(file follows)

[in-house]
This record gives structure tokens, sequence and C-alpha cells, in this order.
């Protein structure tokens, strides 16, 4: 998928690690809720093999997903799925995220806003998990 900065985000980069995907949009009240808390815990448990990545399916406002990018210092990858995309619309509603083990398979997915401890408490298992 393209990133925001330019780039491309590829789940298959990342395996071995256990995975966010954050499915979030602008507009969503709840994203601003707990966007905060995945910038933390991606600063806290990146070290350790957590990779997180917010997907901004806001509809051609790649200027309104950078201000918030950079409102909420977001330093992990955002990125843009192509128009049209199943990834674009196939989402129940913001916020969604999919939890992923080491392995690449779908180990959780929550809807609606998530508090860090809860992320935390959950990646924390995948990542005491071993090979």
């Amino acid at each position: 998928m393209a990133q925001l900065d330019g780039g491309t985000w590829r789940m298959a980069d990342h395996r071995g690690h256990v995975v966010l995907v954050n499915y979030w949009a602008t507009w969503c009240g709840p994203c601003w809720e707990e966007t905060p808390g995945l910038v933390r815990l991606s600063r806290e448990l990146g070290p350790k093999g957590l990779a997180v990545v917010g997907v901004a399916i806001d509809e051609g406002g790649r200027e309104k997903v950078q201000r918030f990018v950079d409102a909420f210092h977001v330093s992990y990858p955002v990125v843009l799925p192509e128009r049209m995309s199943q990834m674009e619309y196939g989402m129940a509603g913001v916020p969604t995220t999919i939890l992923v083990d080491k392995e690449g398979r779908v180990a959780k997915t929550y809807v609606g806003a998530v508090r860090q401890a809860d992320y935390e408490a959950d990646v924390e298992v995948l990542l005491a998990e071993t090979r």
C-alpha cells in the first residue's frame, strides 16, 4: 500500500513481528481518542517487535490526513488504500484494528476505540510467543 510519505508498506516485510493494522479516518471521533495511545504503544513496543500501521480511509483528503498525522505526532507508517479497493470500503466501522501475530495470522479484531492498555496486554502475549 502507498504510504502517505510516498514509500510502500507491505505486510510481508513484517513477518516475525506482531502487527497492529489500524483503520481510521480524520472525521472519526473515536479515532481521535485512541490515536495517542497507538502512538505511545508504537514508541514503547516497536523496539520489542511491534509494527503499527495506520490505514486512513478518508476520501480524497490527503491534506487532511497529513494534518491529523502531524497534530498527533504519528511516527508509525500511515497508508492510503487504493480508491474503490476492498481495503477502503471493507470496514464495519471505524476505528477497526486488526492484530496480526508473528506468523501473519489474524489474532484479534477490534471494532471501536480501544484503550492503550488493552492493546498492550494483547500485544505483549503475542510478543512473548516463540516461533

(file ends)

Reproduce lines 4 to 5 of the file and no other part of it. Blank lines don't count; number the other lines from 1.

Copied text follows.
């Amino acid at each position: 998928m393209a990133q925001l900065d330019g780039g491309t985000w590829r789940m298959a980069d990342h395996r071995g690690h256990v995975v966010l995907v954050n499915y979030w949009a602008t507009w969503c009240g709840p994203c601003w809720e707990e966007t905060p808390g995945l910038v933390r815990l991606s600063r806290e448990l990146g070290p350790k093999g957590l990779a997180v990545v917010g997907v901004a399916i806001d509809e051609g406002g790649r200027e309104k997903v950078q201000r918030f990018v950079d409102a909420f210092h977001v330093s992990y990858p955002v990125v843009l799925p192509e128009r049209m995309s199943q990834m674009e619309y196939g989402m129940a509603g913001v916020p969604t995220t999919i939890l992923v083990d080491k392995e690449g398979r779908v180990a959780k997915t929550y809807v609606g806003a998530v508090r860090q401890a809860d992320y935390e408490a959950d990646v924390e298992v995948l990542l005491a998990e071993t090979r």
C-alpha cells in the first residue's frame, strides 16, 4: 500500500513481528481518542517487535490526513488504500484494528476505540510467543 510519505508498506516485510493494522479516518471521533495511545504503544513496543500501521480511509483528503498525522505526532507508517479497493470500503466501522501475530495470522479484531492498555496486554502475549 502507498504510504502517505510516498514509500510502500507491505505486510510481508513484517513477518516475525506482531502487527497492529489500524483503520481510521480524520472525521472519526473515536479515532481521535485512541490515536495517542497507538502512538505511545508504537514508541514503547516497536523496539520489542511491534509494527503499527495506520490505514486512513478518508476520501480524497490527503491534506487532511497529513494534518491529523502531524497534530498527533504519528511516527508509525500511515497508508492510503487504493480508491474503490476492498481495503477502503471493507470496514464495519471505524476505528477497526486488526492484530496480526508473528506468523501473519489474524489474532484479534477490534471494532471501536480501544484503550492503550488493552492493546498492550494483547500485544505483549503475542510478543512473548516463540516461533